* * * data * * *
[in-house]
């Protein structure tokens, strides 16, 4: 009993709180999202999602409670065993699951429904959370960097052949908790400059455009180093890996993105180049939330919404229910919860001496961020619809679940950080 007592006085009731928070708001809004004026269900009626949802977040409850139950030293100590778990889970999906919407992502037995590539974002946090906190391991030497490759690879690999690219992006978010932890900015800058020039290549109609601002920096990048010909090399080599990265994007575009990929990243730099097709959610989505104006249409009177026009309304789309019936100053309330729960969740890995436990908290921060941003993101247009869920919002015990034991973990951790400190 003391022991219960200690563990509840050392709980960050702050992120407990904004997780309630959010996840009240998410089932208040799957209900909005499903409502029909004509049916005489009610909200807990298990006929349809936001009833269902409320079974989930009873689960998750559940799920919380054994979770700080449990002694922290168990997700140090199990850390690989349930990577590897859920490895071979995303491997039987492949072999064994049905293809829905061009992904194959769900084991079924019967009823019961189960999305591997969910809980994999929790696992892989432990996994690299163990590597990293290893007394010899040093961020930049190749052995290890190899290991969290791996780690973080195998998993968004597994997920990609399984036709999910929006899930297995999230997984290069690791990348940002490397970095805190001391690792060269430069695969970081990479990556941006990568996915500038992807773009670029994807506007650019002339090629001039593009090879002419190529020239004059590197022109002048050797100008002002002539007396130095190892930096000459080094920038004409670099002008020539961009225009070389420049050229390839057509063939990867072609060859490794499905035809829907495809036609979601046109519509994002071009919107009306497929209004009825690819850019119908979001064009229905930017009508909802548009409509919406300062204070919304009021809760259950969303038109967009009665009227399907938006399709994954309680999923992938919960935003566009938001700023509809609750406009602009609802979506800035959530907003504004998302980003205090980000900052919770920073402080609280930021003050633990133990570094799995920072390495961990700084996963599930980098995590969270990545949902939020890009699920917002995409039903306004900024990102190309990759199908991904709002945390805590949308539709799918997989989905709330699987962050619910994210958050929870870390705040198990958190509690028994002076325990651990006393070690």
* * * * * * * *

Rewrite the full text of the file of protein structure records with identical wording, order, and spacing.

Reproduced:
[in-house]
């Protein structure tokens, strides 16, 4: 009993709180999202999602409670065993699951429904959370960097052949908790400059455009180093890996993105180049939330919404229910919860001496961020619809679940950080 007592006085009731928070708001809004004026269900009626949802977040409850139950030293100590778990889970999906919407992502037995590539974002946090906190391991030497490759690879690999690219992006978010932890900015800058020039290549109609601002920096990048010909090399080599990265994007575009990929990243730099097709959610989505104006249409009177026009309304789309019936100053309330729960969740890995436990908290921060941003993101247009869920919002015990034991973990951790400190 003391022991219960200690563990509840050392709980960050702050992120407990904004997780309630959010996840009240998410089932208040799957209900909005499903409502029909004509049916005489009610909200807990298990006929349809936001009833269902409320079974989930009873689960998750559940799920919380054994979770700080449990002694922290168990997700140090199990850390690989349930990577590897859920490895071979995303491997039987492949072999064994049905293809829905061009992904194959769900084991079924019967009823019961189960999305591997969910809980994999929790696992892989432990996994690299163990590597990293290893007394010899040093961020930049190749052995290890190899290991969290791996780690973080195998998993968004597994997920990609399984036709999910929006899930297995999230997984290069690791990348940002490397970095805190001391690792060269430069695969970081990479990556941006990568996915500038992807773009670029994807506007650019002339090629001039593009090879002419190529020239004059590197022109002048050797100008002002002539007396130095190892930096000459080094920038004409670099002008020539961009225009070389420049050229390839057509063939990867072609060859490794499905035809829907495809036609979601046109519509994002071009919107009306497929209004009825690819850019119908979001064009229905930017009508909802548009409509919406300062204070919304009021809760259950969303038109967009009665009227399907938006399709994954309680999923992938919960935003566009938001700023509809609750406009602009609802979506800035959530907003504004998302980003205090980000900052919770920073402080609280930021003050633990133990570094799995920072390495961990700084996963599930980098995590969270990545949902939020890009699920917002995409039903306004900024990102190309990759199908991904709002945390805590949308539709799918997989989905709330699987962050619910994210958050929870870390705040198990958190509690028994002076325990651990006393070690």